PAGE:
Bayesian Data Analysis for Animal Scientists pp 137-165 | Cite as

# The Linear Model: II. The ‘Mixed’ Model

## Abstract

In a classical context, a ‘mixed model’ consists of a set of fixed effects and covariates plus one or more random effects, plus a random error term. In Chap. 1, Sect. 1.5, we have explained the differences between fixed and random effects in a frequentist context. However, as we said in Chap. 6, in a Bayesian context, all effects are random; thus, there is no distinction between fixed models, random models or mixed models. Nevertheless, we keep the nomenclatures ‘fixed’ and ‘random’ for the effects that are considered so in a frequentist model, because it is widely extended and it facilitates the understanding of the model. Later we will see which type of Bayesian random effects are what we call ‘fixed’ effects in the frequentist school. We will also consider here that the data are normally distributed, although other distributions of the data can be considered, and the procedure would be the same. In this chapter, we examine a common mixed model in animal production, the model with repeated records and the most widely used mixed model in genetic evaluation. We end the chapter with an introduction to multitrait models.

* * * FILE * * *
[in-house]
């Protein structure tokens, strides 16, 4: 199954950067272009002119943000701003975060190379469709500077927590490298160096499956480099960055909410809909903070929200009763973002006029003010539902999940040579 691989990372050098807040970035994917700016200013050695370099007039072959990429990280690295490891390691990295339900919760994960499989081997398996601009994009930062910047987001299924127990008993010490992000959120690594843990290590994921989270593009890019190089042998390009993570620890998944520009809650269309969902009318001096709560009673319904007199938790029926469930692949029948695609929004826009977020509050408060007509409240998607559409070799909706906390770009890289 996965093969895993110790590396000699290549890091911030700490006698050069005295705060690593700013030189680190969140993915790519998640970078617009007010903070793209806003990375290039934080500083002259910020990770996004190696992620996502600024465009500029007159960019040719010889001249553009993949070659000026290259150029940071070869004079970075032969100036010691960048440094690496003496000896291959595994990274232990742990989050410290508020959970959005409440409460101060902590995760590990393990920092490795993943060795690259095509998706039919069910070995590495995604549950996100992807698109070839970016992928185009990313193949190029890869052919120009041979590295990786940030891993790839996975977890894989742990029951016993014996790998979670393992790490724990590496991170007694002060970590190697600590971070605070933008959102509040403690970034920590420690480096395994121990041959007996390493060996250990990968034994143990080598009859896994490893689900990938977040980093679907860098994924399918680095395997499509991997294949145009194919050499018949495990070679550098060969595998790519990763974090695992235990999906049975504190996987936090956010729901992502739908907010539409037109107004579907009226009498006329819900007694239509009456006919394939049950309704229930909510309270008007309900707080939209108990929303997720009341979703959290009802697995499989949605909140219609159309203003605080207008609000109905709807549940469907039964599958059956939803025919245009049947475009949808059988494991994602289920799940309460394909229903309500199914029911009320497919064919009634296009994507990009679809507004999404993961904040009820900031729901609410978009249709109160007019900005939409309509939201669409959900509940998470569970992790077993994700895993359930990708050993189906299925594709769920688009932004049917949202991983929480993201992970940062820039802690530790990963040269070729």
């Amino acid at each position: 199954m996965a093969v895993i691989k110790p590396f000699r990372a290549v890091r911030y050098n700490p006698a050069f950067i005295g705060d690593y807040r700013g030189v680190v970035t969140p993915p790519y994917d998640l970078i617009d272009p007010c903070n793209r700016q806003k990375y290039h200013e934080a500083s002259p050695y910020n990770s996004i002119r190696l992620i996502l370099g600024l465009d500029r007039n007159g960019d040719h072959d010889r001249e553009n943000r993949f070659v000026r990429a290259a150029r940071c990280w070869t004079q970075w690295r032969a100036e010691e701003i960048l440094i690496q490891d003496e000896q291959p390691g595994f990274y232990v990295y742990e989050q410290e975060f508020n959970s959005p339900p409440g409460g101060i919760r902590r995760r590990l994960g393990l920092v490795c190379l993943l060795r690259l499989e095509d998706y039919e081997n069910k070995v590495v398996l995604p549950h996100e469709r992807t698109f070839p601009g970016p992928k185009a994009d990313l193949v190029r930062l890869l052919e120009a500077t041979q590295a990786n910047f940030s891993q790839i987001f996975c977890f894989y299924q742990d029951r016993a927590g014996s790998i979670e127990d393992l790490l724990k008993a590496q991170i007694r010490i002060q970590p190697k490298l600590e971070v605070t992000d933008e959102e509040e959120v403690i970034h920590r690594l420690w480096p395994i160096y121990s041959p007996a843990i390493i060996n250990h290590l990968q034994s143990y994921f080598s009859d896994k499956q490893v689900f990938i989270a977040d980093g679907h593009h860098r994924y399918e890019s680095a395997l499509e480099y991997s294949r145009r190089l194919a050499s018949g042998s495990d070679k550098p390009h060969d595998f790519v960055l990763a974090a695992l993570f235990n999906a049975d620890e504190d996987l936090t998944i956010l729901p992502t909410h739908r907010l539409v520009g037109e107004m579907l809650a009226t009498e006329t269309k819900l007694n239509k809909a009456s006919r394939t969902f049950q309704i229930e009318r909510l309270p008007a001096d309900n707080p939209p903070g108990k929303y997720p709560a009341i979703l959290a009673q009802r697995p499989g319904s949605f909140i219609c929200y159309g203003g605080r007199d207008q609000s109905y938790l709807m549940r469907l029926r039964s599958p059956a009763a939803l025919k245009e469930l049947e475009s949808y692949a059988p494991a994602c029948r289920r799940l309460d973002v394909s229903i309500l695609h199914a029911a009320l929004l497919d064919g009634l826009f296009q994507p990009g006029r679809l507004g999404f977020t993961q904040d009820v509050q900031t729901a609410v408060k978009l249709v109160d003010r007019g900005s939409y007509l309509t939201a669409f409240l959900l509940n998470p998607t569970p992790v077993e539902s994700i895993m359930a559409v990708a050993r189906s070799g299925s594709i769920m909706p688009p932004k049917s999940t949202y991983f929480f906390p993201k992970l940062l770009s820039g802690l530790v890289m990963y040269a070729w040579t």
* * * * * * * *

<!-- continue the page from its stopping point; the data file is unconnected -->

## Preview

Unable to display preview. Download preview PDF.

## References

- Blasco A, Sorensen D, Bidanel JP (1998) A Bayesian analysis of genetic parameters and selection response for litter size components in pigs. Genetics 149:301–306PubMedPubMedCentralGoogle Scholar
- Henderson CR (1973) Sire evaluation and genetic trends. In: Proc. Anim. Breed. and Genet. Symp. in honor of Dr. J. L. Lush. Blacksburg, Virginia, pp 10–41CrossRefGoogle Scholar
- Henderson CR (1976) A simple method for computing the inverse of a numerator relationship matrix used in prediction of breeding values. Biometrics 32:69CrossRefGoogle Scholar
- Martínez-Álvaro M, Hernández P, Blasco A (2016) Divergent selection on intramuscular fat in rabbits: responses to selection and genetic parameters. J Anim Sci 94:4993–5003CrossRefGoogle Scholar
- Mood AM (1950) Introduction to the theory of statistics. McGraw-Hill, New YorkGoogle Scholar
- Mood AM, Graybill FA (1963) Introduction to the theory of statistics. MacGraw Hill, New YorkGoogle Scholar
- Searle SR (1971) Linear models. Wiley, New YorkGoogle Scholar
- Sorensen DA, Gianola D (2002) Likelihood, Bayesian and MCMC methods in quantitative genetics. Springer, New YorkCrossRefGoogle Scholar